In spite of the negative associations with "social credit", I don't believe that Wallace's claims about "using claims on future production to pay for today's goods being unsustainable" should be tossed out or categorically ignored.
Posted by Merridth80 on 10/20/12 08:42 AM
With so many more intelligent scenarios out there, I frankly don't see how the American people can Tolerate the dog & pony show's! It is unfathonable to understand how our country could have arrived at this point? Whoever wrote this column is correct, it makes no difference who takes office! The American people will suffer!
Did our gov't pull a Ross Perot on Ron Paul?
Why don't we have any "Hero's" now?
Are we literally in "The Police State" of Hitler?
I can not see why we America is not in a revolition!
Lastly,Why hasen't barry/barrack been impeached?
Posted by taxesbyanyothername on 10/20/12 07:05 AM
Everybody sure that Frank Suess wrote this?
Posted by laceja on 10/19/12 05:39 PM
With so many now pushing the buttons to move to a gold standard, because all the paper money has become worthless, I expect we may very well get it. But, I think we'll be very sorry, because only the rich will have enough gold to survive. Barter seems to be a good alternative, but I expect the PTB will insure that anything we can grow or make will be confiscated. Just taking away one's land will be accomplish much of that.
It also appears the PTB has indeed discovered a way to take away our guns. All they need to do is make sure most of us have been convicted of a felony crime and they can deny us the "license" to possess one. Once they've neutralized the gun problem, taking away everything else will be easy.
Posted by laceja on 10/19/12 05:33 PM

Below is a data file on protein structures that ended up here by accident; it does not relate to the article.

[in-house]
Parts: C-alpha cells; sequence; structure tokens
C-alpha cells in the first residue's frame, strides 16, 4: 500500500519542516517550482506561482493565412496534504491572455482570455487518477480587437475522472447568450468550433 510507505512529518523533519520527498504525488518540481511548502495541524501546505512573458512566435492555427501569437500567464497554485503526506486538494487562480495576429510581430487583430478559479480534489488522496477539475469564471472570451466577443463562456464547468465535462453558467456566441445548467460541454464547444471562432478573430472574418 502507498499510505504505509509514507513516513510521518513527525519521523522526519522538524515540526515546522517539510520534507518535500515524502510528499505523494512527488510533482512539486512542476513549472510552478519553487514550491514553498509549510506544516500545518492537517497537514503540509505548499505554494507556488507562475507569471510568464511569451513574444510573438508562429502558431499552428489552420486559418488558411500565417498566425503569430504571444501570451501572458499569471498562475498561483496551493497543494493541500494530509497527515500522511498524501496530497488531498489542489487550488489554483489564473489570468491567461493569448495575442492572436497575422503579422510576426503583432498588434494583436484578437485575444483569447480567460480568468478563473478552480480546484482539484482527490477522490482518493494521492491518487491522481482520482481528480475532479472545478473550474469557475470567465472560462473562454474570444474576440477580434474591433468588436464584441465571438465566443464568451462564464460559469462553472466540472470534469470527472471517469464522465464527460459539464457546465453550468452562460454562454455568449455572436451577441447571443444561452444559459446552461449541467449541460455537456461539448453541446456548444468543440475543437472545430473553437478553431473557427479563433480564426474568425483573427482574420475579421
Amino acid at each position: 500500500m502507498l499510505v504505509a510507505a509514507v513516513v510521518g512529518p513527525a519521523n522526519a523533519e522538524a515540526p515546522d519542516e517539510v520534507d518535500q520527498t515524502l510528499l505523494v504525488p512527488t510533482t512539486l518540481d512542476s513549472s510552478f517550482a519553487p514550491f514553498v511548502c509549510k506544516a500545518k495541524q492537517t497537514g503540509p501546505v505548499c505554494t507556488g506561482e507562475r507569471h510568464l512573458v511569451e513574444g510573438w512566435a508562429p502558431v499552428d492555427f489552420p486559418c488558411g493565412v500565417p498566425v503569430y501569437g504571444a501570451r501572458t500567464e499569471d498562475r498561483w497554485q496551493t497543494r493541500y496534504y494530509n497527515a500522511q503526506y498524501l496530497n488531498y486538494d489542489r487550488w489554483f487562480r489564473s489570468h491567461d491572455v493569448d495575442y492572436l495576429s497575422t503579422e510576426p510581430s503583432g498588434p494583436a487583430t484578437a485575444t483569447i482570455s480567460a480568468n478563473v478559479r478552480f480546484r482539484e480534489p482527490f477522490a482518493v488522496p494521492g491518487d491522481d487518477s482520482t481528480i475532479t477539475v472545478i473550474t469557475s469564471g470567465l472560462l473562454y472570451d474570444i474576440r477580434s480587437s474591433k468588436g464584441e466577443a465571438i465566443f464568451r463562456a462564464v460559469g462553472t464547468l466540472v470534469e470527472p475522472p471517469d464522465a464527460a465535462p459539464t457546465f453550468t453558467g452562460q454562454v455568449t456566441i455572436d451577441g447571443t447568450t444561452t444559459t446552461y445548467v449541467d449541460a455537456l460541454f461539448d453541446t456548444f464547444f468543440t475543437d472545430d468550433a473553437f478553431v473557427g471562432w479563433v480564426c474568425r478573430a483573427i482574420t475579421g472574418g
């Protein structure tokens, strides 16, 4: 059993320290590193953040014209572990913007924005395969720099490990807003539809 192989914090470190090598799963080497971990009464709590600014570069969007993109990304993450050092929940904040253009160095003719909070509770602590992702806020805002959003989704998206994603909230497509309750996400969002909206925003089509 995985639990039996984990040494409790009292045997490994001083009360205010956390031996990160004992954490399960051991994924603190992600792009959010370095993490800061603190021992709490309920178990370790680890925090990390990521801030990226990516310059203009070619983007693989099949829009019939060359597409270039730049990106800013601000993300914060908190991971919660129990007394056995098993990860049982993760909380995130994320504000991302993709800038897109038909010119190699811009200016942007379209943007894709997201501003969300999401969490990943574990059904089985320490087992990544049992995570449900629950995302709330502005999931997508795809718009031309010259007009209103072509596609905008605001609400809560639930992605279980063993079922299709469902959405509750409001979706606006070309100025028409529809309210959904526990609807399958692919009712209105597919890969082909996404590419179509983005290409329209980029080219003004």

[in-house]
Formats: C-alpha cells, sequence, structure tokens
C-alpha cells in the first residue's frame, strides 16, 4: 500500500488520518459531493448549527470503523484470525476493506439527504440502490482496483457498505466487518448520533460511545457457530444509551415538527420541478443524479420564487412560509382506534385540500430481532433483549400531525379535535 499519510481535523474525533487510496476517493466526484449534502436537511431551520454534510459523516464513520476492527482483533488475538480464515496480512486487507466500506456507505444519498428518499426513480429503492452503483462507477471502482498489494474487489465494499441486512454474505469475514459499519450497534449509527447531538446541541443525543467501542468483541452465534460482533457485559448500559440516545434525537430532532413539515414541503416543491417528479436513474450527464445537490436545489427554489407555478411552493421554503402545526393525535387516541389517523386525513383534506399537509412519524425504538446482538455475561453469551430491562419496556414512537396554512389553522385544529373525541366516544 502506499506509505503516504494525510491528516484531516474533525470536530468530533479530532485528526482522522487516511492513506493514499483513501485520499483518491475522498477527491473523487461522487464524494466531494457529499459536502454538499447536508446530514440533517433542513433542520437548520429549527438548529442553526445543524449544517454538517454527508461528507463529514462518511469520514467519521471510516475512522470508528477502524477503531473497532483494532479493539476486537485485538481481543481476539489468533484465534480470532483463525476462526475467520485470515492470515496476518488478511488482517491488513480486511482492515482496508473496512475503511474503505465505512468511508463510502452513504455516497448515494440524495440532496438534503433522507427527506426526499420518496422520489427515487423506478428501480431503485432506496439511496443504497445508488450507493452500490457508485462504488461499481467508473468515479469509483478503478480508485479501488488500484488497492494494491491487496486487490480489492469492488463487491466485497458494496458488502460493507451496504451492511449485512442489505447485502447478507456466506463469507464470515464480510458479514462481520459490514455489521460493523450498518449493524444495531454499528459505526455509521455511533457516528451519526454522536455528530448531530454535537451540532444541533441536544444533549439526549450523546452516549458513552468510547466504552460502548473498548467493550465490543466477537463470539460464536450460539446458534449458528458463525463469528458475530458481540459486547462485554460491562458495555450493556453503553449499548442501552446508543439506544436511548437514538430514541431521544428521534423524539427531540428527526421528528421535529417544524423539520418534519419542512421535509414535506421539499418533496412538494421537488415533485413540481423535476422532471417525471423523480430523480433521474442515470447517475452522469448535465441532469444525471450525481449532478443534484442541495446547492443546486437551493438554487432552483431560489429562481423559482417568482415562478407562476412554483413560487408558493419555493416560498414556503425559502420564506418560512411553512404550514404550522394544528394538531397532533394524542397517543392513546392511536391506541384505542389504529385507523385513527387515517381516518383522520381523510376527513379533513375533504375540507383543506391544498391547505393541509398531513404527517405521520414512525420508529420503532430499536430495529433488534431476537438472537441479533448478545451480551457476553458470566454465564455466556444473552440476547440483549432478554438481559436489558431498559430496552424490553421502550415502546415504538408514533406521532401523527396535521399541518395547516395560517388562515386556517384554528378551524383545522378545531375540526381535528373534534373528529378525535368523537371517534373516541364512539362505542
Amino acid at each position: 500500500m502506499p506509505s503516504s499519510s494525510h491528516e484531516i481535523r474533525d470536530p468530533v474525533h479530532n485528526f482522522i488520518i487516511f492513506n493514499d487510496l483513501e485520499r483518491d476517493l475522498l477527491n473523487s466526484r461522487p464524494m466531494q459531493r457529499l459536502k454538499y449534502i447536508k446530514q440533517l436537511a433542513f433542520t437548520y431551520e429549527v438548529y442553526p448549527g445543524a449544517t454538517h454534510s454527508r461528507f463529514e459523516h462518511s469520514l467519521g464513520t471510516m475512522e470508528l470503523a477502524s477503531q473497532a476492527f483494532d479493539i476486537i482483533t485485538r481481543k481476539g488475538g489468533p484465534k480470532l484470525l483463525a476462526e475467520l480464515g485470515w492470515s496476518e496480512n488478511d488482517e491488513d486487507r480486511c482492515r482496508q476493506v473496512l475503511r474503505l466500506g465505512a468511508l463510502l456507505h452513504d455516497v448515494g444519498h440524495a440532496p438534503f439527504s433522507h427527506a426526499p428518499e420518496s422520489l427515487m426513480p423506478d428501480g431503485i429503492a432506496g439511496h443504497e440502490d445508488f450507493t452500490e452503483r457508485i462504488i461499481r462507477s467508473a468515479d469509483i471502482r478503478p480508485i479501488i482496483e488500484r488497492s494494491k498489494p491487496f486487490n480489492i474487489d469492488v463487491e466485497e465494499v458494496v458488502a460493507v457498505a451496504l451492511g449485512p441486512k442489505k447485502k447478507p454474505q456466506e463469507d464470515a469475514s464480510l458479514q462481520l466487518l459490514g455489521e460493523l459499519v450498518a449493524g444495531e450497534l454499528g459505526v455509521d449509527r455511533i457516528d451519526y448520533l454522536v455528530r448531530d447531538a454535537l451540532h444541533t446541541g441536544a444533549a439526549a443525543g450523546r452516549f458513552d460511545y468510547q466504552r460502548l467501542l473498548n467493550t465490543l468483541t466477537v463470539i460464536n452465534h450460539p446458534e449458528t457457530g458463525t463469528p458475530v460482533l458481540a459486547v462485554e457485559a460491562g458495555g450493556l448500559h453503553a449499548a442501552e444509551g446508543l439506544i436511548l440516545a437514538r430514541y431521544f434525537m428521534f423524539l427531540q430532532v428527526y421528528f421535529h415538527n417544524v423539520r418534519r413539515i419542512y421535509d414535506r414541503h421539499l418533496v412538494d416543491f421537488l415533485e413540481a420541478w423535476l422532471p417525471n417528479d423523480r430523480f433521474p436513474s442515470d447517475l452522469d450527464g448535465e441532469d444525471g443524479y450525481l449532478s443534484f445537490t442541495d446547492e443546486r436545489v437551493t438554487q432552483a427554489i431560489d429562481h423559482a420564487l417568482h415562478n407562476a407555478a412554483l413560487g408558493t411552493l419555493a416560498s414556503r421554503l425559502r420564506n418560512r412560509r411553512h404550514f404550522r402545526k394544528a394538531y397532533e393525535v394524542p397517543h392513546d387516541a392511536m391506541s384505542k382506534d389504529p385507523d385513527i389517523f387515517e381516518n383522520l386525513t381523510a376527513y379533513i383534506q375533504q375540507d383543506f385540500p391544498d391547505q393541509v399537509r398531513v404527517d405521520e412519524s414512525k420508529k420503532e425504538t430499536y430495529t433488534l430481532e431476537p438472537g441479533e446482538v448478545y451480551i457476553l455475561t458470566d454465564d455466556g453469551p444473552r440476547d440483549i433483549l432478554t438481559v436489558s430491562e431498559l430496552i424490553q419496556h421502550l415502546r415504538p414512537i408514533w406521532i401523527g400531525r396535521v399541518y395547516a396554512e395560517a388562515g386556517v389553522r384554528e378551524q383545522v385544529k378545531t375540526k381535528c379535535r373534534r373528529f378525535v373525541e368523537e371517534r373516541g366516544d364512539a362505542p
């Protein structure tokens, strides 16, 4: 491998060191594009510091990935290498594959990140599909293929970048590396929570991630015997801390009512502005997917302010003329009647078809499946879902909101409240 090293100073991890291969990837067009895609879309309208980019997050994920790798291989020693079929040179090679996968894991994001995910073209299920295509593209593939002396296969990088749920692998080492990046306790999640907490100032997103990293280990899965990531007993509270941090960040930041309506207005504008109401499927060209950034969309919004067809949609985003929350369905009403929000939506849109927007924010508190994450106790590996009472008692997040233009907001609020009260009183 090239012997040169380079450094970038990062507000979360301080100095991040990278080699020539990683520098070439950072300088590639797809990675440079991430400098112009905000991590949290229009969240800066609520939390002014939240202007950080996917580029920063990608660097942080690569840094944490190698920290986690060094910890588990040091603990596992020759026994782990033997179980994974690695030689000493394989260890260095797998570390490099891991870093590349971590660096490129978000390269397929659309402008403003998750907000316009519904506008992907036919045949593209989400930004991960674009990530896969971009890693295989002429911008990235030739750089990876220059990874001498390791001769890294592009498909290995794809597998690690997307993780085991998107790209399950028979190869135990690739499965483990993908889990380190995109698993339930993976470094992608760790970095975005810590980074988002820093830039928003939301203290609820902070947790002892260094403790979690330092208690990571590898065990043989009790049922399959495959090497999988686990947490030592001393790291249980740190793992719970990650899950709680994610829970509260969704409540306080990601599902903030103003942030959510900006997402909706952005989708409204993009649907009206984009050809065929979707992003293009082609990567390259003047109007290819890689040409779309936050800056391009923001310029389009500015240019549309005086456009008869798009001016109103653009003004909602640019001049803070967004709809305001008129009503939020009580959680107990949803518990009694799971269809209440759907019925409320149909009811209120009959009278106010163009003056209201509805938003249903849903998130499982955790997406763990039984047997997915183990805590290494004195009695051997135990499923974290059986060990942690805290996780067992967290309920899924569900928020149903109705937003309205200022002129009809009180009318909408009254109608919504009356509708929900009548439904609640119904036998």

You can print and give all the money you want to the banks. But, if they don't see a way to lend it out and make profits, they will not lend. If they don't lend, the actual money supply falls. We live in a fractional reserve credit world. Making loans creates new money out of thin air. If the loans aren't made, the money supply doesn't expand. Even with the Fed printing trillions in "new money", the money supply has actually contracted, since 2007.
However, when interest rates begin to rise and the banks see an opportunity to make a profit lending, all those trillions will be multiplied by a thousand fold. Then just watch the price of everything to begin to skyrocket. You'll also see massive shortages of just about everything you need to live.
But, until interest rates begin to rise, it will be very easy for the Fed to say "there is no inflation".
It appears to me, Mr. Suess is more than a little naive!
Posted by Optout on 10/19/12 12:35 PM
I quit reading when I came to:
"I do have to say, though, that I have been impressed with Romney's Vice President Candidate, Mr. Paul Ryan."
Ryan is just another politician looking to ride the gravy train at the expense of the producers.
Posted by scarlett on 10/19/12 10:20 AM
"... A "soft and never ending landing" might appear as a better choice to them than a hard and abrupt landing, one that obviously would be much more visible... ."
A hard landing it will be. With the suppression of gold and silver now in full effect, the criminals do not want the assencion of the PM's to show the world the lies they have perpetrated. The PM's will destroy the paper criminals. The battle is on now and they will lose. The sheeple have no idea as to the struggle now ensuing around them, very interesting times indeed.